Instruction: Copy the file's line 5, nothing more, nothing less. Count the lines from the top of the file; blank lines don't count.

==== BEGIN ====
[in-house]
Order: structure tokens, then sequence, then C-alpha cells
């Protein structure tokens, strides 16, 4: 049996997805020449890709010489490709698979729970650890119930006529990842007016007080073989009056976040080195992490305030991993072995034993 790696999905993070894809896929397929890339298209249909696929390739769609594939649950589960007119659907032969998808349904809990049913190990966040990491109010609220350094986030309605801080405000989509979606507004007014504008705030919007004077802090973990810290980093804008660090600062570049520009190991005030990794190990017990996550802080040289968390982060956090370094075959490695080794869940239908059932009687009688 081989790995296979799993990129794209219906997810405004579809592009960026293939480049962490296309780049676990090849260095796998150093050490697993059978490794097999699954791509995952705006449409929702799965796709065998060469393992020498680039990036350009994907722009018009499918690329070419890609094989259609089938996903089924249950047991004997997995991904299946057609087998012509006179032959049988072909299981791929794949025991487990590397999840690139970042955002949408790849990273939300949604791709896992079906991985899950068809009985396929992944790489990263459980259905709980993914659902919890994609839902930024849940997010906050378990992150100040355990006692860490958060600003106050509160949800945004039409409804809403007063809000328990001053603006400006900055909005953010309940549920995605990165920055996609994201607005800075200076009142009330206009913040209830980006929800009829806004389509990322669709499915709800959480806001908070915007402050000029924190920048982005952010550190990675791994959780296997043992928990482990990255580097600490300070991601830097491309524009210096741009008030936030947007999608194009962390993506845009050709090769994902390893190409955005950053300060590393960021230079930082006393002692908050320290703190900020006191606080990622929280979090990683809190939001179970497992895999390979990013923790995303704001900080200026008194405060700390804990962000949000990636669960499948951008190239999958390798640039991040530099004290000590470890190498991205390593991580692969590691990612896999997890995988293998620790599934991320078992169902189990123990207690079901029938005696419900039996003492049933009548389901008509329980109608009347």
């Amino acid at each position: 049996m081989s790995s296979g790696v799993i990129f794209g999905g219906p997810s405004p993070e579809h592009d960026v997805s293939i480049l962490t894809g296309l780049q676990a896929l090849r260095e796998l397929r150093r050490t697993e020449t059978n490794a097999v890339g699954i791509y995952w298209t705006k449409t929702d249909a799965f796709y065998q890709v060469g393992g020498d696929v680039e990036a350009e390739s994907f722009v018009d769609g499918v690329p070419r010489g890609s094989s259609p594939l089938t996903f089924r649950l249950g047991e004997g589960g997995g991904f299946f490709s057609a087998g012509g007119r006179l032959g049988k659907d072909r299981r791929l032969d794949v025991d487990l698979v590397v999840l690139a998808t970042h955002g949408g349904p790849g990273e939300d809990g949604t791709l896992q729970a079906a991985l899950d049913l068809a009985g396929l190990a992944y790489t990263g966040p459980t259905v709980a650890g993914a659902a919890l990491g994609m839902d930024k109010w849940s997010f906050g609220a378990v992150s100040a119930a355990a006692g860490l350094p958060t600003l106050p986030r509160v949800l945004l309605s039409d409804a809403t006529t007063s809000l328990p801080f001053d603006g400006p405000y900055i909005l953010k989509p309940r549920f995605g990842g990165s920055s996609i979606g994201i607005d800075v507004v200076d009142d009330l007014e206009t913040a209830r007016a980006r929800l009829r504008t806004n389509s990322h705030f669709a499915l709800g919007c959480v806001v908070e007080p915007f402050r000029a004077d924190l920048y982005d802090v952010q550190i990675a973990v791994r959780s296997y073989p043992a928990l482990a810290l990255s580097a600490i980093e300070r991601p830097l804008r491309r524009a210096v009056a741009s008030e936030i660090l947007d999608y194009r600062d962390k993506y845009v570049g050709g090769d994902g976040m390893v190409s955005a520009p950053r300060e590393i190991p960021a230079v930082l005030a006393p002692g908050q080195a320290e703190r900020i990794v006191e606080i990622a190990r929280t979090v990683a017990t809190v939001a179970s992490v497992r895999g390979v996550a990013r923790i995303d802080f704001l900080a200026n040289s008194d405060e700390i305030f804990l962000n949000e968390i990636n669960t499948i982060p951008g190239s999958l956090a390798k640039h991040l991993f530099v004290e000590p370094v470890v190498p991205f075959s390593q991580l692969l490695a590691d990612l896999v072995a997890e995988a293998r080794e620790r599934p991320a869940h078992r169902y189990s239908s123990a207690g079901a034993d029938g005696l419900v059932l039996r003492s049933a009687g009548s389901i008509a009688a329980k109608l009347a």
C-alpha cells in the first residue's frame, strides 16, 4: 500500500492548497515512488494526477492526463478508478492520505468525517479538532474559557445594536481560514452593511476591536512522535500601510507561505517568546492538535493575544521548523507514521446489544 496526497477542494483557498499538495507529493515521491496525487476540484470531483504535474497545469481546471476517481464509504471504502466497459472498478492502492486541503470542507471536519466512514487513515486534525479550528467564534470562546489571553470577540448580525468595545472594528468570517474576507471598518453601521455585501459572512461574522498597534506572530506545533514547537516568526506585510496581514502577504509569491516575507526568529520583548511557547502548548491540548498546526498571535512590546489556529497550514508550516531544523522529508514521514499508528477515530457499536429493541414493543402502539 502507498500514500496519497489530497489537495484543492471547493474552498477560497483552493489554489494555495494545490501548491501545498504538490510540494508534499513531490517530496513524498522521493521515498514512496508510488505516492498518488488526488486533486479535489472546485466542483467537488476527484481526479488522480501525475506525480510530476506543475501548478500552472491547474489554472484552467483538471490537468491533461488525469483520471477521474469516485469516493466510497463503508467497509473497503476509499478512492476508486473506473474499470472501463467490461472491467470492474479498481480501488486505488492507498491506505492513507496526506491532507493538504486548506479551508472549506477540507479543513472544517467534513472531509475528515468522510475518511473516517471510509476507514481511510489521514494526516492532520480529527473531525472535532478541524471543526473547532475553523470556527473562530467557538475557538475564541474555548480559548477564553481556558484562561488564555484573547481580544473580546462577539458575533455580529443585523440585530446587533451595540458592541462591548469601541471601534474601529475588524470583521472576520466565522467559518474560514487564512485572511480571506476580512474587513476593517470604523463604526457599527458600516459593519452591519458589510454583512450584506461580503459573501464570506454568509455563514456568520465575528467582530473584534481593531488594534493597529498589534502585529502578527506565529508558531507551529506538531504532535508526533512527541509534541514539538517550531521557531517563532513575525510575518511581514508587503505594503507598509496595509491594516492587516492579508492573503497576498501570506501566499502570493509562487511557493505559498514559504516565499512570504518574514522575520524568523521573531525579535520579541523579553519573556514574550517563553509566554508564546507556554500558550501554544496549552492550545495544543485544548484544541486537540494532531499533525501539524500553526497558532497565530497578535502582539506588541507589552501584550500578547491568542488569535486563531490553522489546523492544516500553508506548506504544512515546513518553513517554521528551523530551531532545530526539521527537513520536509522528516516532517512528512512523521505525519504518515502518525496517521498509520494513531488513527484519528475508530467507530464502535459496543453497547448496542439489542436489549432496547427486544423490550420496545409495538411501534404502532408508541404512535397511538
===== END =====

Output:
C-alpha cells in the first residue's frame, strides 16, 4: 500500500492548497515512488494526477492526463478508478492520505468525517479538532474559557445594536481560514452593511476591536512522535500601510507561505517568546492538535493575544521548523507514521446489544 496526497477542494483557498499538495507529493515521491496525487476540484470531483504535474497545469481546471476517481464509504471504502466497459472498478492502492486541503470542507471536519466512514487513515486534525479550528467564534470562546489571553470577540448580525468595545472594528468570517474576507471598518453601521455585501459572512461574522498597534506572530506545533514547537516568526506585510496581514502577504509569491516575507526568529520583548511557547502548548491540548498546526498571535512590546489556529497550514508550516531544523522529508514521514499508528477515530457499536429493541414493543402502539 502507498500514500496519497489530497489537495484543492471547493474552498477560497483552493489554489494555495494545490501548491501545498504538490510540494508534499513531490517530496513524498522521493521515498514512496508510488505516492498518488488526488486533486479535489472546485466542483467537488476527484481526479488522480501525475506525480510530476506543475501548478500552472491547474489554472484552467483538471490537468491533461488525469483520471477521474469516485469516493466510497463503508467497509473497503476509499478512492476508486473506473474499470472501463467490461472491467470492474479498481480501488486505488492507498491506505492513507496526506491532507493538504486548506479551508472549506477540507479543513472544517467534513472531509475528515468522510475518511473516517471510509476507514481511510489521514494526516492532520480529527473531525472535532478541524471543526473547532475553523470556527473562530467557538475557538475564541474555548480559548477564553481556558484562561488564555484573547481580544473580546462577539458575533455580529443585523440585530446587533451595540458592541462591548469601541471601534474601529475588524470583521472576520466565522467559518474560514487564512485572511480571506476580512474587513476593517470604523463604526457599527458600516459593519452591519458589510454583512450584506461580503459573501464570506454568509455563514456568520465575528467582530473584534481593531488594534493597529498589534502585529502578527506565529508558531507551529506538531504532535508526533512527541509534541514539538517550531521557531517563532513575525510575518511581514508587503505594503507598509496595509491594516492587516492579508492573503497576498501570506501566499502570493509562487511557493505559498514559504516565499512570504518574514522575520524568523521573531525579535520579541523579553519573556514574550517563553509566554508564546507556554500558550501554544496549552492550545495544543485544548484544541486537540494532531499533525501539524500553526497558532497565530497578535502582539506588541507589552501584550500578547491568542488569535486563531490553522489546523492544516500553508506548506504544512515546513518553513517554521528551523530551531532545530526539521527537513520536509522528516516532517512528512512523521505525519504518515502518525496517521498509520494513531488513527484519528475508530467507530464502535459496543453497547448496542439489542436489549432496547427486544423490550420496545409495538411501534404502532408508541404512535397511538